Healthy fats are a great source of energy for the body. They are, in fact, instrumental in weight management and metabolic function, nutrient and vitamin absorption, regulating and supporting immune and hormonal function and body temperature, gut function, neurotransmitter regulation. Not all fats are created equally and can have profoundly different effects on the body. A low-fat diet carries many risks: hormonal imbalances, insulin resistance that accompanies diabetes and cancer, leaky gut, and a variety of cognitive disorders.
According to David Perlmutter, M.D. ” For the greater part of the past 2.6 million years, our ancestors’ diets consisted of wild animals and seasonal fruits and vegetables. Today most people’s diets are centered on grains and carbs – many of which contain gut-blasting , microbiome-damaging gluten whose downstream effects reach the brain. Even setting aside the gluten factor, one of the main reasons that consuming too many grains and carbs is so harmful is that they spike blood sugar in ways other foods, such as fats, meats, fish, poultry and vegetables, do not.”
Low-Fat Diet Risks:
1. Compromised Brain Function: Essentially, the brain is made of fat and requires healthy fatty acids in order to optimally perform. Cholesterol, is in fact, vital to brain neural function that we must get through diet. In fact, studies have shown that low naturally occurring total cholesterol levels are associated with poor cognitive testing results including: executive functioning, abstract reasoning, attention/concentration and word fluency. This translates into unpredictable mood changes, low energy, poor job performance, brain fog and much more.
2. Compromised Cardiovascular Function: New research support the findings that heart disease, including coronary artery disease, is linked more to inflammation than from high fat intake, including saturated fats. An inflammatory diet includes, gluten, GMO’s, refined sugars and carbs and processed vegetable oils. Clinical studies actually show the benefit of monounsaturated fats on heart health – promoting healthy blood lipids, lowering cholesterol naturally, lowering blood pressure, improving insulin sensitivity and glucose regulation. Healthy fats include: coconut and olive oil, nuts and seeds, avocados, wild caught fish, grass fed dairy and beef, cage-free organic eggs, flax and chia seeds. Even though saturated fats can raise cholesterol but it is not linked to heart disease.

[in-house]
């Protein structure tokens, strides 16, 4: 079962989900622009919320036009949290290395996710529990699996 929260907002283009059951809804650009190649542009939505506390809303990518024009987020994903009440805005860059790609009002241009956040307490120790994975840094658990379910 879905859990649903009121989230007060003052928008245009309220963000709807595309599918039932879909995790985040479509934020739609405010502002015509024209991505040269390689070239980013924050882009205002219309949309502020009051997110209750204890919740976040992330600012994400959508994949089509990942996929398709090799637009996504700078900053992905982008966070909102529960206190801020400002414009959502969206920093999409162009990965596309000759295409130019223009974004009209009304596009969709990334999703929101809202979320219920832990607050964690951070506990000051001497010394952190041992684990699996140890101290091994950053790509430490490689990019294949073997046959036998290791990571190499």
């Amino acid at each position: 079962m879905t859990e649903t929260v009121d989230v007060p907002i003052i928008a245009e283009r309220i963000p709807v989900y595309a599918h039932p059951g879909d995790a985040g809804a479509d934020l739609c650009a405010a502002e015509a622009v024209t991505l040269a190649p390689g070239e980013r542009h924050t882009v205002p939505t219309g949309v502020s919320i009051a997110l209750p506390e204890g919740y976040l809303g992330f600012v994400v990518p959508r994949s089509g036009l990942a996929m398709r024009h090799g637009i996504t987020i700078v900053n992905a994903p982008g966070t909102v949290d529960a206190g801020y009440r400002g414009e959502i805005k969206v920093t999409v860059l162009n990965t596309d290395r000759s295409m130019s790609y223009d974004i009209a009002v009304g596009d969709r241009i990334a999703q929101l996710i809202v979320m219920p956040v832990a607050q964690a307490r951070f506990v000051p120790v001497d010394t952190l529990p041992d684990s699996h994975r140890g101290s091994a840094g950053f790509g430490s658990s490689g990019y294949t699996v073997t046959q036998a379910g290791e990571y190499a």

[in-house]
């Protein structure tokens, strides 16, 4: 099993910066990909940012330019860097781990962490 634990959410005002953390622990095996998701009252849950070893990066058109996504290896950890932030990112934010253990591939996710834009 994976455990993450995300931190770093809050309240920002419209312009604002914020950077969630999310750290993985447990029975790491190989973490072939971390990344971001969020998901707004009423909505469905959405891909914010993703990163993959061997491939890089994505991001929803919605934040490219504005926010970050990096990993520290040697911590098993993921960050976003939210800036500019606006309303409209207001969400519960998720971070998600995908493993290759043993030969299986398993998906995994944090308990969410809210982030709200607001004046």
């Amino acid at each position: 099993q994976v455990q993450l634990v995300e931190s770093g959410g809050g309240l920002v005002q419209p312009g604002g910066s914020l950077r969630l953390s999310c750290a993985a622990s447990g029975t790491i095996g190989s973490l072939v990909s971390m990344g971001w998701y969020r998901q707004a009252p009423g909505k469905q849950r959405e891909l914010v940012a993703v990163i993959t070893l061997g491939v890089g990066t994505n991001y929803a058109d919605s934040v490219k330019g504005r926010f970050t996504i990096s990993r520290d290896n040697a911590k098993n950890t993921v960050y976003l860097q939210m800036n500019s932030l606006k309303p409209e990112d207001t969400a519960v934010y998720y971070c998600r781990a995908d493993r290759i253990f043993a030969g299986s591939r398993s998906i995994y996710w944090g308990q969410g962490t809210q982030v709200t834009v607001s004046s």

3. Hormone Imbalances: Cholesterol and other fats are essential to building cellular membranes and hormones ( testosterone and estrogen). Cholesterol is also needed to manufacture vitamin D – which acts more like a hormone than a vitamin. Additionally, a low fat diet is associated with an increased risk for infertility and other hormonal issues in women.
4. Weight Gain and Overeating: Latest research supports the connection between fat intake, your hormones, food cravings and weight fluctuations. Fats, in fact, turn on your fat burning mechanisms by impacting the ghrelin hormone levels, controlling insulin resistance, glucose regulation and enzyme activity and ultimately food cravings.
5. Higher risk of Insulin Resistance and Diabetes: Healthy fats are the key to insulin resistance, glucose regulation and, thus, diabetes. Mono and polyunsaturated fatty acids improve insulin sensitivity by modifying cell membrane composition. Even saturated fats have beneficial effects on insulin sensitivity. Insulin resistance may also been linked to adherence to weight loss diets.
6. Elevated Risk of Depression: Fatty acids ( specifically, omega 3’s) are critical to brain functions that regulate mood. Some neurotransmitters are in fact synthesized from fatty acids. Trans fats, on the other hand, can have the opposite effect and raise the risk for depression.
7. Gut Issues: High fat and high fiber foods are correlated to a healthier gut microbiome. This not only affects the gut lining but also the brain (as the brain and gut are connected via the vagus nerve). A diet high in sugar and processed carbs disrupts the gut microbiome balance and feeds pathogenic bacteria.
The Types of Fats:
1. Saturated Fats:
– Important for bone health. Help with calcium absorption.
– Protect liver from toxin damage ( alcohol, prescription meds, household chemicals, metals, pesticides).
– Protect cardiovascular function (including reducing levels of lipoproteins and inflammatory substances).
– Enhance lipid profiles by enhancing HDL cholesterol.
– Decreases triglycerides and lessens impact of LDL cholesterol.
– Conjugated linoleic acid (CLA) found in grass-fed beef and raw dairy also aids in fat burning.
Medium-chain saturated fats (MCT) found in coconut oil and milk and grass-fed butter are easily metabolized and used for energy as they are passed directly to the liver.
– They have powerful antibacterial and antiviral and antioxidant properties.
– They help repair gut lining issues and leaky gut syndrome and are effective in neutralizing candida virus symptoms.
– Help promote weight loss by increasing thermogenesis (calorie expenditure).
2. Monounsaturated Fats:
– Possess oelic acid and found in olives, olive oil, avocados, eggs, and some nuts.
– Benefits cardiovascular function – reduces LDL and elevates HDL cholesterol.
– Decreases oxidized LDL cholesterol, reduces oxidative by-products such as free radicals.
– Helps lower blood pressure.
– Decreases blood clot formation.
3. Polyunsaturated Fats:
– Omega 3’s ( eggs, wild caught salmon, sardines, flax seeds, grass fed beef)
– Many anti-inflammatory benefits.
– Critical to cellular structure and integrity in the body and brain.
– Integral to cell membrane formation, regulating gene expression and cellular function.
– Been shown to prevent and alleviate anxiety and depression.
– Supports cognitive function and prevents age-related cognitive decline.